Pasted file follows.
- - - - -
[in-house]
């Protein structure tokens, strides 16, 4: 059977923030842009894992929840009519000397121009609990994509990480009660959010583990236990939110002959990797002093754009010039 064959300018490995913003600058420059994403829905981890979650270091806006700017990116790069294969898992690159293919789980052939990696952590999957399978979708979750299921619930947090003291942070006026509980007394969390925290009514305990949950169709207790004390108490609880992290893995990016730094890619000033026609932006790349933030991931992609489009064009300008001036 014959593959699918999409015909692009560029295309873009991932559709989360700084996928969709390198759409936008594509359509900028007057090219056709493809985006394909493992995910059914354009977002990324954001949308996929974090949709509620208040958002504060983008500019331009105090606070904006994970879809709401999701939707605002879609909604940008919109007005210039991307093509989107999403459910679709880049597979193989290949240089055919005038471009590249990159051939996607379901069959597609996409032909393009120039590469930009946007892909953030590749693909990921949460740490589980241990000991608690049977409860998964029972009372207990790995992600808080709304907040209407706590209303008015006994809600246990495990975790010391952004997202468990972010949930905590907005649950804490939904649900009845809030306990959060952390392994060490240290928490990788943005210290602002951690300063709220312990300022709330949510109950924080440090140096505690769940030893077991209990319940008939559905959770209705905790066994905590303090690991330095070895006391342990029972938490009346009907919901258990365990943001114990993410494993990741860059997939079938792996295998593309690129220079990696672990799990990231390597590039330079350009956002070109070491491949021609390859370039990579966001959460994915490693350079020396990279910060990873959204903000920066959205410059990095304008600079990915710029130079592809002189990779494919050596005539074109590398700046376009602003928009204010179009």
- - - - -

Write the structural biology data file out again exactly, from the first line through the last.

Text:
[in-house]
């Protein structure tokens, strides 16, 4: 059977923030842009894992929840009519000397121009609990994509990480009660959010583990236990939110002959990797002093754009010039 064959300018490995913003600058420059994403829905981890979650270091806006700017990116790069294969898992690159293919789980052939990696952590999957399978979708979750299921619930947090003291942070006026509980007394969390925290009514305990949950169709207790004390108490609880992290893995990016730094890619000033026609932006790349933030991931992609489009064009300008001036 014959593959699918999409015909692009560029295309873009991932559709989360700084996928969709390198759409936008594509359509900028007057090219056709493809985006394909493992995910059914354009977002990324954001949308996929974090949709509620208040958002504060983008500019331009105090606070904006994970879809709401999701939707605002879609909604940008919109007005210039991307093509989107999403459910679709880049597979193989290949240089055919005038471009590249990159051939996607379901069959597609996409032909393009120039590469930009946007892909953030590749693909990921949460740490589980241990000991608690049977409860998964029972009372207990790995992600808080709304907040209407706590209303008015006994809600246990495990975790010391952004997202468990972010949930905590907005649950804490939904649900009845809030306990959060952390392994060490240290928490990788943005210290602002951690300063709220312990300022709330949510109950924080440090140096505690769940030893077991209990319940008939559905959770209705905790066994905590303090690991330095070895006391342990029972938490009346009907919901258990365990943001114990993410494993990741860059997939079938792996295998593309690129220079990696672990799990990231390597590039330079350009956002070109070491491949021609390859370039990579966001959460994915490693350079020396990279910060990873959204903000920066959205410059990095304008600079990915710029130079592809002189990779494919050596005539074109590398700046376009602003928009204010179009």